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How Co-Parents can Prevent Adverse Childhood Experiences (ACEs)

Parental separation is one of the most common adverse childhood experiences. Learn how to help your children avoid negative impacts from ACEs.

Dr. Jessica Kendorski Psychologist & Professor Temple University

Adverse childhood experiences (ACEs), as defined by the Centers for Disease Control (CDC), are potentially traumatic events that occur during a person’s childhood. Common examples of ACEs include:

  • Abuse
  • Witnessing violence
  • Death of a family member
  • Instability due to parental separation

ACEs are unfortunately common—the CDC reports that about 64% of adults say they experienced at least one ACE by age 18. Minimizing and preventing ACEs benefits a child’s current and future overall health and well-being.

Parental separation is one of the most common adverse childhood experiences. The research suggests that, with parental separation and divorce, it is not specifically the separation that results in the adverse experience; instead, it is the presence of conflict, isolation, and lack of physical and psychological safety.

Successful co-parenting that minimizes conflict between parents and prioritizes peaceful, respectful communication is a protective factor against the adverse effects of parental separation. Additionally, the most critical and salient finding shows that the most significant protective factor is when a child has at least one parent or a trusted adult that can meet the emotional and physical needs of the child and promote their psychological well-being.

The importance of a trusted primary caregiver is rooted in the attachment literature in the field of developmental psychology. Attachment occurs in infancy and often sets the pattern of behavior and responses in later relationships. Attachment theory suggests that infants securely attached to a safe, reliable primary caregiver who can be trusted to meet their needs have healthier adult relationships and greater emotional and physical health in adulthood. The key here is trust, so how do we focus and promote trust following separation and during co-parenting?

Father holding daughter

4 important areas to promote trust following parental separation

1. Trust in a safe, predictable environment

We all want predictability to feel safe and secure. A child can predict what happens next when consistent environments and routines are maintained. Predictability in a child’s life is crucial following parental separation, as patterns and environments are likely disrupted. Successful co-parenting involves ensuring a child experiences consistency and is informed before changes to their routines occur.

2. Trust in a relationship

This comes down to trust that conflict can be repaired, trust in an adult’s word, and predictability of parental responses. In all relationships, including the parent-child relationship, there will be conflict. Often in co-parenting relationships, children can feel “in the middle” with communication between co-parents. If possible, model appropriate contact with a co-parent for your children; if not, find other ways that do not include the child as a go-between. Open communication between children and parents must also be fostered so children feel safe communicating their feelings. Children need to trust that they can express their feelings without impacting the relationship and love of their parents. Children should understand that they are not responsible for their parents’ emotional reactions.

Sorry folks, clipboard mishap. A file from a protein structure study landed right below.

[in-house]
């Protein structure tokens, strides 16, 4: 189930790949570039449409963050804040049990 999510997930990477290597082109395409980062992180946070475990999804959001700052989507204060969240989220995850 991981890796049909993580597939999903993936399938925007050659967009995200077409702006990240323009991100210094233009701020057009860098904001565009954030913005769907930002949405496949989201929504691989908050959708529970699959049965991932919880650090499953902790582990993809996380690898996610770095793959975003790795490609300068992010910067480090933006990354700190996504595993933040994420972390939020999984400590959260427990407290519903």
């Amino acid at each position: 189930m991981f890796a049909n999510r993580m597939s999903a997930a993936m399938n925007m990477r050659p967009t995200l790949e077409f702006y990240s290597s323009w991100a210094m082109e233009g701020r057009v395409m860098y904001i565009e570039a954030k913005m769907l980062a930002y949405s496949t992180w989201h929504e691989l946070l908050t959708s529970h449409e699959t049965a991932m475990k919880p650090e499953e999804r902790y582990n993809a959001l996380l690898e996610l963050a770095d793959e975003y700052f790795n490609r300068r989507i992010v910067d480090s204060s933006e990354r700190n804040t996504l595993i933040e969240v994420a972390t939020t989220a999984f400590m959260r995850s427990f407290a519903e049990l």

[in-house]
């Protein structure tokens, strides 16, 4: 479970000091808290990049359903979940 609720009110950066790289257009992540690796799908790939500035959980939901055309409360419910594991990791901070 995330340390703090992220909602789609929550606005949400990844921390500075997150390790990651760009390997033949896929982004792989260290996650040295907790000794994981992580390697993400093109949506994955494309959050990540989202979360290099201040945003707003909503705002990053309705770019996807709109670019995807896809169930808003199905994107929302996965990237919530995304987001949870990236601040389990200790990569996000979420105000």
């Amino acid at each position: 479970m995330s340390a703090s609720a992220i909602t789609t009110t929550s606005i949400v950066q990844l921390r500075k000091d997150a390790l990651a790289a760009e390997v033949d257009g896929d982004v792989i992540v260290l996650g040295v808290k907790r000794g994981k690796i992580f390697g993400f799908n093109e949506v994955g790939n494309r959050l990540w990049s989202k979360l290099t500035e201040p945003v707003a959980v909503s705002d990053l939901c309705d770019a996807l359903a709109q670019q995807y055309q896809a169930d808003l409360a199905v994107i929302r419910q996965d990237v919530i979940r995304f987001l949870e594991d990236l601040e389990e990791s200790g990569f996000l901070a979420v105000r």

3. Trust that a parent will take care of themselves

Since parents have likely experienced an ACE, it is essential to remember that divorce or separation may cause a re-experiencing of trauma. Children will sometimes engage in protective behaviors of parents during this time due to their concern for their parents’ well-being and safety. Parents need to minimize this as much as possible by getting the help they need, communicating to their children how they feel (when appropriate and in developmentally appropriate terms), and modeling effective coping strategies they use to heal. Though you should shield children from more profound issues that they may not be ready for developmentally, telling them how you feel may be helpful because they will likely notice. Statements such as “I just feel kind of sad today, but I think a walk may make me feel better” give children an understanding without delving into the issues too deeply.

Mother holding baby

4. Trust in themselves

A child may feel a loss of control during and after parental separation. Helping them have some agency during this time supports their well-being and overall feelings of safety. Provide children with choices when appropriate and allow them to discuss ways they would like to become more involved in scheduling, designing their spaces, or other suitable tasks. While a child may feel a loss of control during this time, small opportunities can go a long way to promote feelings of security.

For co-parents who wish to shield their children from conflict following separation or divorce, effective and respectful communication is key. A communication service like TalkingParents can be useful. All interactions between parents within TalkingParents are saved to an Unalterable Record, which can help hold co-parents accountable to their words and actions and reduce conflict. As previously stated, one of the primary causes of ACEs after parental separation or divorce is the presence of conflict, not necessarily the separation itself. Therefore, any method that can be employed to reduce conflict in shared parenting situations is key to the well-being of the child.

TalkingParents blogs are for informational purposes only and should not be construed as legal advice. Always consult with a qualified attorney regarding legal matters.

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